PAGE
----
School Independence Committee Crosses ‘T’s and Dots ‘I’s

The committee negotiating the separation of Malibu from the Santa Monica-Malibu Unified School District met Monday evening at Malibu City Hall to put the finishing touches on their final report that should be presented to the school board and the general public by next month.

Six committee members, including Malibu Unification Negotiation Committee member and Malibu City Council member Laura Rosenthal, spent two hours fine tuning the report that details the results of 10 months of work on every aspect of what is called “unification” — that is, establishing Malibu’s own school district apart from its longtime partnership with Santa Monica. 

Disparities between the two noncontiguous coastal communities led to an overwhelming number of Malibu residents expressing support for an independent Malibu district. The wave of popular demand led to city council throwing official support behind the movement in August 2015.

Just months later, a wrench was thrown in the gears of a smooth separation, in the form of new financial information that suggested Santa Monica would be better off if it stayed with Malibu.

Bitterness ensued, with Malibu residents referring to money offered to Santa Monica as “alimony” or “child support,” but over time, negotiations turned positive, according to committee members.

The committee spent two hours Monday evening editing and refining term sheets explaining acronyms (such as COLA, or “cost of living adjustments”) including providing details and responding to suggestions for improving clarity and explanations of complicated subjects concerning unification and its economic impact on both communities.

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Much of the meeting was spent on how to articulate the concepts to be included in the report. Each paragraph was painstakingly negotiated among the committee members and a facilitator, Karen Orlansky. Committee members pored over every word, carefully choosing and replacing terms and verbs in order to state as clearly as possible the complexities and dynamics of creating two distinct school districts.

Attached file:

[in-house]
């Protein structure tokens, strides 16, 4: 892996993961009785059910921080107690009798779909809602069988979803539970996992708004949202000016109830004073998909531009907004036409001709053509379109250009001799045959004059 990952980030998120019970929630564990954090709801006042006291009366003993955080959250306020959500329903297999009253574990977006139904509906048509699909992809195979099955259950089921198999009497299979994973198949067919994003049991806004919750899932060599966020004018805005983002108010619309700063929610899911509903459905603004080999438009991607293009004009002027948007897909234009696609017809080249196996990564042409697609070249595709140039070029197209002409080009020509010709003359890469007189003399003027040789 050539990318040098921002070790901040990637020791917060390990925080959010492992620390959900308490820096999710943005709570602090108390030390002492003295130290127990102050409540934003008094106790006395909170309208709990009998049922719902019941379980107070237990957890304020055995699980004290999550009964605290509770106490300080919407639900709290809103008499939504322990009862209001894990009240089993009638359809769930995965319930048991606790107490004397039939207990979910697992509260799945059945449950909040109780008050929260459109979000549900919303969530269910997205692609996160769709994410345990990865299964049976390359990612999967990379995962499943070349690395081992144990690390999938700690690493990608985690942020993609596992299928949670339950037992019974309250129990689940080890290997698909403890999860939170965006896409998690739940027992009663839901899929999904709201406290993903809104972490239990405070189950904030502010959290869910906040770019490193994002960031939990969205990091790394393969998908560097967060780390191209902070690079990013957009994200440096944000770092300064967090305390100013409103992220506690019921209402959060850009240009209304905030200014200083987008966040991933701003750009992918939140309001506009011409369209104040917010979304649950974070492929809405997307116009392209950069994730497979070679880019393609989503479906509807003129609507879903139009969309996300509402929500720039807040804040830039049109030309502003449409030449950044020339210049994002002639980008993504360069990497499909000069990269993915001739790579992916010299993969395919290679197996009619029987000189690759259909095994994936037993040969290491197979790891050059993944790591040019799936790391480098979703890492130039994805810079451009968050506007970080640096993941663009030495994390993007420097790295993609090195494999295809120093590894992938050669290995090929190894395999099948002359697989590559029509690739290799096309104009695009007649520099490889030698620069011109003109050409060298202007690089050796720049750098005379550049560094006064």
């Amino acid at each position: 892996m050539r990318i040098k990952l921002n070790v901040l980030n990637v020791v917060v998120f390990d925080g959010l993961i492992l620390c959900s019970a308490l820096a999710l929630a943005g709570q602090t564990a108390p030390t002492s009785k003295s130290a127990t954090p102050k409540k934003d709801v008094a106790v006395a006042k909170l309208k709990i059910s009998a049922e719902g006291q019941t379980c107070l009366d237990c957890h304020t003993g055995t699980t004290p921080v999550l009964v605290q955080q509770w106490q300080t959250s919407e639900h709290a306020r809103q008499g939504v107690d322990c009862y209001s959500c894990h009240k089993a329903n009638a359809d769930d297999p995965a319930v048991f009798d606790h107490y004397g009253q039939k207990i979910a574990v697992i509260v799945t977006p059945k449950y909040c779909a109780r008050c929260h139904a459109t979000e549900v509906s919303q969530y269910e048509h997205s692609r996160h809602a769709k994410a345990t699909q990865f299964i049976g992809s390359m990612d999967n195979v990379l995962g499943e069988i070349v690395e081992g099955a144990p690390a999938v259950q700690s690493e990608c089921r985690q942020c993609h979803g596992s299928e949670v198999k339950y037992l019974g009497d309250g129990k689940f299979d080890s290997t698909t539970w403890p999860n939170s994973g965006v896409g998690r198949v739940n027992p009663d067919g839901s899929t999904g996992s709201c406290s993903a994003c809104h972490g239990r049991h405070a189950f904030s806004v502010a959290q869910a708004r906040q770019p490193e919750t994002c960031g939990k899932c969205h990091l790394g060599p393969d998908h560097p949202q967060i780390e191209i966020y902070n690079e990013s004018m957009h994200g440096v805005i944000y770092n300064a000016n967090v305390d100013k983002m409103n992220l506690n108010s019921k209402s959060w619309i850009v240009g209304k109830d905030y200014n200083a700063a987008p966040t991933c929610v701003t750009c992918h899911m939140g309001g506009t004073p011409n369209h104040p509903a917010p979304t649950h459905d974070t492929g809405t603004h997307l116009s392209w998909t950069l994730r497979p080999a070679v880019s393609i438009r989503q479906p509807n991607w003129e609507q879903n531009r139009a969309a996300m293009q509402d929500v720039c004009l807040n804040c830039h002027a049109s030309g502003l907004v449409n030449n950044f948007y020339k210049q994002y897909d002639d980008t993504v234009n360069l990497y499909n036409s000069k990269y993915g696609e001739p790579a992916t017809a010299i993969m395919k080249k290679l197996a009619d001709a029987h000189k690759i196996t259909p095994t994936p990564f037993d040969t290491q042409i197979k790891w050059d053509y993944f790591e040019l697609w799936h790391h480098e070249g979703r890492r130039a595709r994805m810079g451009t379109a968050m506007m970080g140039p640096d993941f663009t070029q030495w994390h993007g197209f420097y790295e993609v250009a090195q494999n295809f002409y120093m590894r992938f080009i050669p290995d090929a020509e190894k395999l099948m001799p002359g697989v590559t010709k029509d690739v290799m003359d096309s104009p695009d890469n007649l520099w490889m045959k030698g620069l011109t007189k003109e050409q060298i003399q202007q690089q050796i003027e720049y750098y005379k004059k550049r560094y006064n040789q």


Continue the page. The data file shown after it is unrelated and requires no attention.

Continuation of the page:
The committee worked well together — a relief following together a decidedly rocky beginning for the group. In April 2015, one of the original members of Malibu’s negotiations team, attorney Kevin Shenkman, found himself in hot water after his decision to sue the City of Santa Monica over alleged voting rights violations.

Shenkman resigned and was replaced by adjunct Pepperdine Law professor, attorney and Malibu resident Makan Delrahim, and negotiations with the Santa Monica team continued smoothly since then.

Now, it’s just a matter of clarifying language.

“I think what’s important is that we want it to be understandable to people,” Rosenthal said. “We want it to be comprehensive and accessible. We want to get it right. It’s very important that we go over it detail by detail to make sure that we really are explaining the work we did over the last 10 months.”

The report should be done by the end of the month and then soon presented to the SMMUSD Board, both city councils and the public. All the MUNC meeting minutes and more details of the unification are available on the SMMUSD and Malibu City websites.

Should all sides find the results favorable, the separation will appear on an upcoming ballot before Malibu voters.

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